Rubio, the GOP’s man for 2016


Adam Davis, Contributing Writer


Picture 16“SNL” political skits draw less laughter, 24-hour news feels trivial, and a general feeling of inevitability and relief has descended upon America’s heartland. The 2012 presidential race is officially over.
While a majority of American voters bask in the euphoria of President Obama’s historic re-election, one question remains persistently clear in the wake of post-election festivities: What’s next for the GOP? While the Obama administration is certain to resume its liberal agenda with gusto, Republican leadership has four short years to assess its potential leaders, ensure their credibility and boost their national status.
President Obama is yesterday’s news. Marco Rubio is tomorrow’s.
Republicans can learn quite a lot from President Obama’s victory. First, most Americans were obviously not persuaded by the Republican narrative. The main problem? Mitt Romney. The former governor was clearly a competent speaker and debater, and gained many accolades for his “sterling business career,” as former President Bill Clinton once described it. Fundamentally, however, he could not communicate in a compelling fashion.
This Achilles tendon of the GOP candidate kept challengers in the running for many months and slowed the GOP supporters’ acceptance of their candidate. Mitt Romney’s image problem was not superficial – it was persistent, largely due to his inability to connect with the American people. Ask anyone to describe the former governor, and words like “cold,” “robotic” or “billionaire” will be mentioned first.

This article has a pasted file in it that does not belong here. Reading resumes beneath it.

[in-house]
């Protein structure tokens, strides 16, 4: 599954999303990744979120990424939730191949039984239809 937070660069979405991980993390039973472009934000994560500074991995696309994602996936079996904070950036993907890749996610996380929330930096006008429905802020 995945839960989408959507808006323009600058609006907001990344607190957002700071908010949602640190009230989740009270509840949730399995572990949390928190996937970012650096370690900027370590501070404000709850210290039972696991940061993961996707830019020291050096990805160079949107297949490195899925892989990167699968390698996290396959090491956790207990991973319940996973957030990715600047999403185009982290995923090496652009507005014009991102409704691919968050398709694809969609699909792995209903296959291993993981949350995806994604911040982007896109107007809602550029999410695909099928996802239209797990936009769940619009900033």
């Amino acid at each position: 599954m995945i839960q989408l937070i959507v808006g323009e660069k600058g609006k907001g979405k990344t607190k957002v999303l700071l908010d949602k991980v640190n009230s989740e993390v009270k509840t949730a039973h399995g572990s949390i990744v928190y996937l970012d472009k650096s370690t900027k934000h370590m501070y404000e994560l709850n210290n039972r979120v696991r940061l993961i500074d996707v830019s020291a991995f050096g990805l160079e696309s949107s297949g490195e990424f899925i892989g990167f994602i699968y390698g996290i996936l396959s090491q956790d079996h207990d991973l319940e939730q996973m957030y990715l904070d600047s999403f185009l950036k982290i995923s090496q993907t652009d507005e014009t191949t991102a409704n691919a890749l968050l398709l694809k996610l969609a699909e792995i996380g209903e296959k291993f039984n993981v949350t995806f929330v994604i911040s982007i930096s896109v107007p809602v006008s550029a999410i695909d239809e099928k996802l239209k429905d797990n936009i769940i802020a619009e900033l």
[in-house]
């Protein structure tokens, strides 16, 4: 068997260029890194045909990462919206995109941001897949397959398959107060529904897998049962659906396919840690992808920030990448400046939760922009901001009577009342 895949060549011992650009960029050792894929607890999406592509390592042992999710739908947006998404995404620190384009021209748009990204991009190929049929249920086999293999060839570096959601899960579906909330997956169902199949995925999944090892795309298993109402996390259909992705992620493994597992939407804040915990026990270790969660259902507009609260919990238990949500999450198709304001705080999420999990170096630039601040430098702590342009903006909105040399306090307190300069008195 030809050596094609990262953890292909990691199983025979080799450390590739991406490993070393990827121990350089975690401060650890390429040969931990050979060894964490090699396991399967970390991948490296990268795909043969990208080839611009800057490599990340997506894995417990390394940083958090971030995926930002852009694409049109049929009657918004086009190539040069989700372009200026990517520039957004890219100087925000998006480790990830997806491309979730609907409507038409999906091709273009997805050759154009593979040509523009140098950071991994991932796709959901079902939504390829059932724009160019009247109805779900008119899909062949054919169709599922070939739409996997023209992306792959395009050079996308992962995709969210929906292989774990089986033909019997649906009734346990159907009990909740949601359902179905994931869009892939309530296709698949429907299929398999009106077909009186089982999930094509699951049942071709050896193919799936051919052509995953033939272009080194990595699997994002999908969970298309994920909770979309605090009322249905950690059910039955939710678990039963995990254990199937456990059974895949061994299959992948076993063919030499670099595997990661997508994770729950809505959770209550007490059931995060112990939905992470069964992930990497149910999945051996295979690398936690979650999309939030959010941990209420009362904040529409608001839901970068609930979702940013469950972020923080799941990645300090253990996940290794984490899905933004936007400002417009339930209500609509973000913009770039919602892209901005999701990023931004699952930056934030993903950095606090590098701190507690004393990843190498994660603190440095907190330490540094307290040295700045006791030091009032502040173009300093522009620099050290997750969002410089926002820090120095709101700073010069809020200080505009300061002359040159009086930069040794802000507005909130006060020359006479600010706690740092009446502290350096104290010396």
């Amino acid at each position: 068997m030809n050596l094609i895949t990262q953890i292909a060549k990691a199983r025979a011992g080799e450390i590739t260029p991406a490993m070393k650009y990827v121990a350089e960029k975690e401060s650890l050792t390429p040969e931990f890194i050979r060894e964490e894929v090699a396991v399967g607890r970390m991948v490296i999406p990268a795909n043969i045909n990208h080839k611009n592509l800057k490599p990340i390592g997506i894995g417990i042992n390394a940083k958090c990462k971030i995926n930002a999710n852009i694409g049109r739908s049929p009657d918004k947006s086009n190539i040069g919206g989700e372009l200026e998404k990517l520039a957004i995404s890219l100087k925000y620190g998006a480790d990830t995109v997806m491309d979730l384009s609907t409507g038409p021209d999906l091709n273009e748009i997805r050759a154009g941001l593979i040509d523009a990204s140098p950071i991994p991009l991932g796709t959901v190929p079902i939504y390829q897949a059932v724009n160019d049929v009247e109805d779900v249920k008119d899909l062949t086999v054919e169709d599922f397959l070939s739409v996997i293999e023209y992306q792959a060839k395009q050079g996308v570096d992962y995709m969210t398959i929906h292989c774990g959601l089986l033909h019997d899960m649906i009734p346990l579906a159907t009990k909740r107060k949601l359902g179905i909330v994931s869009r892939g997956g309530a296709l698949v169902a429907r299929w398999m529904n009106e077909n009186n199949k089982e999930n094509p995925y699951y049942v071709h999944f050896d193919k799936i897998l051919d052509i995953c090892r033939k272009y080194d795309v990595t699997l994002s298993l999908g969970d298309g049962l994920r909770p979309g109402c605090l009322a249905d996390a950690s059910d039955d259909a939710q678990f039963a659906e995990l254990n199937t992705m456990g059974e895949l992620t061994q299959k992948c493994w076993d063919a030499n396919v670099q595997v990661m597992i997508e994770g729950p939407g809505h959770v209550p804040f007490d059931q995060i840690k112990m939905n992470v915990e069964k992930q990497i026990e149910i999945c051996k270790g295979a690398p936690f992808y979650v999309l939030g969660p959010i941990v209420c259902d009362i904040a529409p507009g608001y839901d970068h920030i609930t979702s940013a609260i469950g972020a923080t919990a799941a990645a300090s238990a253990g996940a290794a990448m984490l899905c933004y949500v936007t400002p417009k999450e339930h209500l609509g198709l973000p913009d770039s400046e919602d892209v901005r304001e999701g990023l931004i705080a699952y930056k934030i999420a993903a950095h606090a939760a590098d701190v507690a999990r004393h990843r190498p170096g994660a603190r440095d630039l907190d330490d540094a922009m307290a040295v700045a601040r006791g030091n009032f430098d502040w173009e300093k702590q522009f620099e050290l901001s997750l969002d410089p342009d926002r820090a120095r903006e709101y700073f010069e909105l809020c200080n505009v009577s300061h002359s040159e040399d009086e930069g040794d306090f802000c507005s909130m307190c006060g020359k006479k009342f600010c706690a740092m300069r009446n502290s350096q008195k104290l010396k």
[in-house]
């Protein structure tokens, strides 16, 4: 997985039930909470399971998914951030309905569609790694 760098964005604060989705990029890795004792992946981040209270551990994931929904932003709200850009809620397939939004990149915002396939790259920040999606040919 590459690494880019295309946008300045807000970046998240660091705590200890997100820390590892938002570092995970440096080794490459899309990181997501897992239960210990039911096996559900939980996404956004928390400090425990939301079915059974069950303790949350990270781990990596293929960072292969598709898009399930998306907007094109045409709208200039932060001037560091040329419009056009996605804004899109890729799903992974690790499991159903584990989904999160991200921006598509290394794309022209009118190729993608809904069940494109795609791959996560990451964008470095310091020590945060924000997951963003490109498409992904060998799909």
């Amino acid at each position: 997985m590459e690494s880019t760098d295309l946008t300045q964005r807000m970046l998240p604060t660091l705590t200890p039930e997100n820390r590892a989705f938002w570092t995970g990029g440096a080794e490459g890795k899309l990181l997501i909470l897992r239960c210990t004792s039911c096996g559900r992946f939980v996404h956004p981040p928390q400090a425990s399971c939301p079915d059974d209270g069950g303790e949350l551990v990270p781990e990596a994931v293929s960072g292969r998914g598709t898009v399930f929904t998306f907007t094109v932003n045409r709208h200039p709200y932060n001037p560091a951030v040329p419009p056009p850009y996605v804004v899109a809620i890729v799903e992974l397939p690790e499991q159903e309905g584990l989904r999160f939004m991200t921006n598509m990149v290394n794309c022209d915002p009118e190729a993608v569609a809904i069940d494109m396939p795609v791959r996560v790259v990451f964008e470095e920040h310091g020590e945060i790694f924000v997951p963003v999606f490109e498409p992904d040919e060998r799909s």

The solution for the GOP moving forward is as simple as finding a communicator who can inspire America, whether it be by his own personal story or simply by means of his style of communication. The Republican argument of “lower taxes, lower spending and entitlement reform” is a good argument – it just needs a good arguer. In other words, I do not believe that the GOP will reinvent the wheel for the next election – nor should it – but simply find a leader who can express its values in a better, more persuasive fashion.
Enter Marco Rubio.
For better or worse, modern American presidential candidates must be charismatic, aesthetically pleasing, relatable, goose-bump-inducing, silver-tongued superstars. It’s quite a tall order. Under such conditions, Senator Marco Rubio would have been a more serious competitor against President Obama.
Senator Rubio attended the University of Florida, studied law and began a political ascent culminating in his Senate victory over Floridian political heavyweight Charlie Crist in 2010. Since then, in his distinctly clear and resounding voice, Rubio has sharply vocalized Republican values in high-profile speeches and interviews from the special perspective of a son of an immigrant.
In 1956, Rubio’s parents came to America for economic opportunity; in 1961, after Castro’s revolution destroyed the Cuba of their birth, they made the decision to settle permanently. During his keynote RNC address in 2012, Rubio shared his own reason for his unshakable belief in America:
“My Dad used to tell us: ‘En este pais, ustedes van a poder lograr todas las cosas que nosotros no pudimos.’ – ‘In this country, you will be able to accomplish all the things we never could.’”
He continued:
“We’re special because dreams that are impossible anywhere else, come true here. That’s not just my story. That’s your story. That’s our story.”
Today, Senator Marco Rubio is in a class of his own. He is not the most experienced political leader, but he possesses the key to winning: persuasive power. The GOP’s arguments and solutions will not be thrown by the wayside, but reinvigorated with new life by a communicator who can widen the appeal of his party. Rubio is equipped to win the argument and the ensuing election.
And as our great nation gathers herself for a not-so-distant presidential rematch in 2016, Marco Rubio is bound to be in the mix.


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